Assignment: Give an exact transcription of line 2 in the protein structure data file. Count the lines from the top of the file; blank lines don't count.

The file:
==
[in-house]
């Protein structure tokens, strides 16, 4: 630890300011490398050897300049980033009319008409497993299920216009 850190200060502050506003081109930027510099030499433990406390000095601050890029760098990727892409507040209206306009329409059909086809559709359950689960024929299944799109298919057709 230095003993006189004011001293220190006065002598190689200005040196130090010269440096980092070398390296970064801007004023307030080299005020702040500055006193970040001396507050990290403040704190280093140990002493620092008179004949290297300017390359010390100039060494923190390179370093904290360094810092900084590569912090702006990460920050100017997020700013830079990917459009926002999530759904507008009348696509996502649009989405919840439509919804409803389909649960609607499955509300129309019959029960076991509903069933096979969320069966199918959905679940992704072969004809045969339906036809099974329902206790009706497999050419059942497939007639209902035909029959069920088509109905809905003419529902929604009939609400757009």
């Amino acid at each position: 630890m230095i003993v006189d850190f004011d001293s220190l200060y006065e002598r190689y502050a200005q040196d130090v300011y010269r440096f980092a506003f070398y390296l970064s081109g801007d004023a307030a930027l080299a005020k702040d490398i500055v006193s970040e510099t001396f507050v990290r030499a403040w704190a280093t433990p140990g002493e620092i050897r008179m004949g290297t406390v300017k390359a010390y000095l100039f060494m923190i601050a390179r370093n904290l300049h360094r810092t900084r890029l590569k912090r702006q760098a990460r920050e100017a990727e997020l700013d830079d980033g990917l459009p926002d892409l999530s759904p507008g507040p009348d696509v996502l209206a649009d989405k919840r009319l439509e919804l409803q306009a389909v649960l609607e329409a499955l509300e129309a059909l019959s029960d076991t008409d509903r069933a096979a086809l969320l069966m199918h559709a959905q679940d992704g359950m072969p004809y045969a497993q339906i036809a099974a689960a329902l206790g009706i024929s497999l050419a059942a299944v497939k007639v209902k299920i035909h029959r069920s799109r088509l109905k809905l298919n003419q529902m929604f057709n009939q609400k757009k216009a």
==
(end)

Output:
């Protein structure tokens, strides 16, 4: 630890300011490398050897300049980033009319008409497993299920216009 850190200060502050506003081109930027510099030499433990406390000095601050890029760098990727892409507040209206306009329409059909086809559709359950689960024929299944799109298919057709 230095003993006189004011001293220190006065002598190689200005040196130090010269440096980092070398390296970064801007004023307030080299005020702040500055006193970040001396507050990290403040704190280093140990002493620092008179004949290297300017390359010390100039060494923190390179370093904290360094810092900084590569912090702006990460920050100017997020700013830079990917459009926002999530759904507008009348696509996502649009989405919840439509919804409803389909649960609607499955509300129309019959029960076991509903069933096979969320069966199918959905679940992704072969004809045969339906036809099974329902206790009706497999050419059942497939007639209902035909029959069920088509109905809905003419529902929604009939609400757009």